Prompt Day #126: Begin a piece by describing something strange found in a department store dressing room.
An Eye for an Eye
“So, after she left, just like I do after any customer leaves, I went in to clean the room out. You’d be surprised how little respect they have for other’s property. Clothes bunched up on the floor. They don’t even take the time to hang it back up. So disrespectful. Anyways, when I walked I saw it immediately, I mean it was looking right at me. Of course I thought it was a toy, but when I picked it up, it was heavy and it freaked me right out. That’s when I called you of course.” The clerk stood with her hands on her hips looking at the two officers who had responded to the call.
“Can you describe the woman who left it in here?” The first officer, young and far too serious for his own good, asked.
“Yes. She stood out easy enough. I mean how often do you see a woman walking around wearing an eye patch. And this patch was done up all fancy with lots of bling. So it catches your attention easy enough and she was in a hurry. She bought the clothes and then asked if she could put them on. Said she had a job interview and was running really late.”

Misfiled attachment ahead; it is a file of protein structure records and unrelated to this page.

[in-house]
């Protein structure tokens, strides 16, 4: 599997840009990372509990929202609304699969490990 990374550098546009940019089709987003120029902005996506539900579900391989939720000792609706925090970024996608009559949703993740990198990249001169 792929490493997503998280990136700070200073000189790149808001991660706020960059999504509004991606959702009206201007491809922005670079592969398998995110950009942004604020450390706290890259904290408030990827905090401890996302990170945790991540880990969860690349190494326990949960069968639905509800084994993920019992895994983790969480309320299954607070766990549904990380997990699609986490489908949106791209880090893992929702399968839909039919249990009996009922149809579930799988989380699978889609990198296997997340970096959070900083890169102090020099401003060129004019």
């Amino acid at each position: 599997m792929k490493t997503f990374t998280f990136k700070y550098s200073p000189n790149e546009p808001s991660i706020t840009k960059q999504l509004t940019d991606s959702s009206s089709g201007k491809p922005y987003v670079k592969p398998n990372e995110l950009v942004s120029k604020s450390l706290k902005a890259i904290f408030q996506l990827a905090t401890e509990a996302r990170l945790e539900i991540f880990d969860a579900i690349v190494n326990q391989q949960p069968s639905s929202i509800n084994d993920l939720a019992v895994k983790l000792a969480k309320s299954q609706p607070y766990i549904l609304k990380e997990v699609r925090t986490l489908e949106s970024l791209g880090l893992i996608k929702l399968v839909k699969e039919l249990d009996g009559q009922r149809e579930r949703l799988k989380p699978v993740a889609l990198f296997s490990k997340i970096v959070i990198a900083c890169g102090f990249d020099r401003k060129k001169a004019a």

“So, a woman wearing an eye patch accidentally left a glass eye in the changing room.” The older and far more sarcastic and disinterested officer said.
“Yeah, so?” The clerk said, irritated that she wasn’t being taken seriously.
“Well, it seems to me that someone with a glass eye has one good eye and someone wearing a patch also has only one good eye. Can you tell me why someone would go to the trouble to get a glass eye and then cover it with an eye patch? I mean I think we are all in agreement that she was seeing out of the eye not covered with the patch.” He said closing up his notebook. “Ma’am, it isn’t a crime to misplace or leave something behind, even something as unusual as a glass eye. My suggestion would be, stick it in a bag and either keep it behind the counter til she comes back for it or put it in the mall’s lost and found.”
The officer’s headed out. Ryan, the younger of the two looked at his older partner and mentor.
“Hey, Chuck, don’t you think it is a little strange, the whole thing. I mean it seems like that is something you wouldn’t want to lose, right?”